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New Richmond grad finds success as wildlife videographer

Swinghamer (right) poses with fellow cameraman Blake Barnett (left) and nine-time UFC Welterweight champion Matt Hughes during a hunting expedition in Namibia for Hughes’ show “Uncaged” on the Sportsman Channel.

Every year, college students receive endless suggestions for landing a job post-graduation — and skipping finals isn’t one of them. But that’s exactly what Nolan Swinghamer did during his last semester at UW-Stevens Point to nab his first outdoor videography gig, and he’s been working his dream job since.

“My professors were hunters, so they told me to go for it,” Swinghamer said. “That first trip helped me realize I could spend time outside doing what I love, and I could make money doing it.”

A 2006 graduate of New Richmond High School, Swinghamer started his own business, Swinghamer Outdoor Productions, just before he graduated college in 2010. Since then, he has grown from accepting sporadic assignments to signing regular contracts with big-name companies.

Although Swinghamer mainly field produces hunting and fishing shows for the Sportsman Channel, he has captured much more than walleye and white-tailed deer. His job has led him all over the globe, from Finland and England to Croatia and Namibia, and his portfolio boasts unique animals like Alaskan moose, European wildcat and Russian wild boar.

Even though Swinghamer has been in the path of considerably dangerous game, he said he hasn’t had any close calls — yet.

“Normal people might argue with that, but I travel with very ethical shooters,” he said. “I have confidence that when it’s time for them to pull the trigger, it’s game over.”

Of all the places he has traveled, Swinghamer said Argentina was his favorite. Between close-up encounters with red stag and daily two-hour siestas, the country’s wildlife and culture made it feel like a home away from home.

But Swinghamer is quick to point out that traversing the globe is not without challenges.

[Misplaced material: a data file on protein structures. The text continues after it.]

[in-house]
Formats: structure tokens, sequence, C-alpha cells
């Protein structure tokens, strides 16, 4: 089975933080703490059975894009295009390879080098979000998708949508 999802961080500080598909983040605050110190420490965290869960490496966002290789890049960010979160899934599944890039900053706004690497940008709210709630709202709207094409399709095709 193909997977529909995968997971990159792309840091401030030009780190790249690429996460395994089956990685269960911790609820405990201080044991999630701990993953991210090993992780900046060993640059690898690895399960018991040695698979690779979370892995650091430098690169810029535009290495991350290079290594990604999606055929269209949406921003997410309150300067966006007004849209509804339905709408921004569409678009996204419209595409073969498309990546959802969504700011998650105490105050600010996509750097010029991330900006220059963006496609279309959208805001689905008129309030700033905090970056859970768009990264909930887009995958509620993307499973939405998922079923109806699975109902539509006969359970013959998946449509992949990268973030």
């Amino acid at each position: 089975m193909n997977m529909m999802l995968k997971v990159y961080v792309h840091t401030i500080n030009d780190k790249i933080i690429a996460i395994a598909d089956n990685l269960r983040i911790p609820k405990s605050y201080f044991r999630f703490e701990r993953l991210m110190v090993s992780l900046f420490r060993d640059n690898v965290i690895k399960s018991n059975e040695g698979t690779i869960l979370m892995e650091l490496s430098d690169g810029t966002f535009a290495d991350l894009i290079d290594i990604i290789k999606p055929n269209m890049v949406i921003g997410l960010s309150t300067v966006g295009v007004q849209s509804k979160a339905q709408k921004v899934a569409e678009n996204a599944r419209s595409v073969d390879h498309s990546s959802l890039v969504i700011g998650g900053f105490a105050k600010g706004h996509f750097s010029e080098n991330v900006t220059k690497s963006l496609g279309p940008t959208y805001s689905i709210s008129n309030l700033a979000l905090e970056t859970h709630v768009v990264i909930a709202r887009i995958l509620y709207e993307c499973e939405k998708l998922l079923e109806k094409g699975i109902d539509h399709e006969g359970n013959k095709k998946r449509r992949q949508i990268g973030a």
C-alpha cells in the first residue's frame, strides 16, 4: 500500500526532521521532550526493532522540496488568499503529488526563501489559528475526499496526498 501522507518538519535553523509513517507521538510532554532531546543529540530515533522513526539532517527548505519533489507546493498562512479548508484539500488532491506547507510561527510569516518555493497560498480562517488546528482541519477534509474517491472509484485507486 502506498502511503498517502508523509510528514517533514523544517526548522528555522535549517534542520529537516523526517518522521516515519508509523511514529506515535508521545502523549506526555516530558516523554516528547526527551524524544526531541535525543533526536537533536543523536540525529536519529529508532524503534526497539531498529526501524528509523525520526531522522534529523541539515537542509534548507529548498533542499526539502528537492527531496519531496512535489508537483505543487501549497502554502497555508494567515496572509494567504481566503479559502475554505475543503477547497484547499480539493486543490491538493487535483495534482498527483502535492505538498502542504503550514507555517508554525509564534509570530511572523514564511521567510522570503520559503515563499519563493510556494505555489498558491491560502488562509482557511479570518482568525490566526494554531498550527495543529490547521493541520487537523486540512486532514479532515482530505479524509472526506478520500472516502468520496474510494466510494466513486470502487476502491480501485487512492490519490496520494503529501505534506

“I’m very fortunate to be able to travel,” Swinghamer said. “But the hardest thing about this job is being away from friends and family.”

Indeed, Swinghamer is on the road for 220 days a year and hardly ever shoots locally. That makes it especially hard for him to be home for his favorite time of year: deer season.

“This fall, I’ve been able to maneuver my schedule so that I have off for the peak of the rut,” Swinghamer said. “I’ll get to be here for the first time in four years. So even when I’m on vacation from hunting, I’m hunting.”

Though Swinghamer does personal shoots for friends and family when he’s home and covers the occasional wedding, wildlife videography is clearly where his passion lies.

“I’ve always had a love for the outdoors, and my dad had a good camera when I was young,” he said. “I would take it with when we went hiking and shoot photos of waterfalls. It seemed like a natural fit.”

He began to film his own hunting escapades when he was 15 years old, working his way up from basic gear to professional equipment. Although he now participates in multi-camera shoots with complex videography, Swinghamer has particularly enjoyed his latest project: the Sportsman Channel’s “Uncaged,” which he produces solo. The show features Matt Hughes, a nine-time UFC Welterweight champion pursuing big game all over the world.

“It’s just me and him, and I’m in charge of creating the whole show,” Swinghamer said. “It’s really fun to have the authority to produce the final package.”

When it comes to the future, Swinghamer has plans to scale back his traveling and settle into a production house — preferably his own — so that he can be with his family.

“It’s a step-by-step process, just like it has been up to this point,” he said. “If I want to step into a producer role and have a full-blown company, I’m gonna have to keep adapting and keep looking for open doors.”

Dave Newman

Dave Newman has been the sports editor at the New Richmond News since 1988. He has covered the action in the Middle Border Conference, Dunn-St. Croix Conference and Big Rivers Conference for nearly 30 years.

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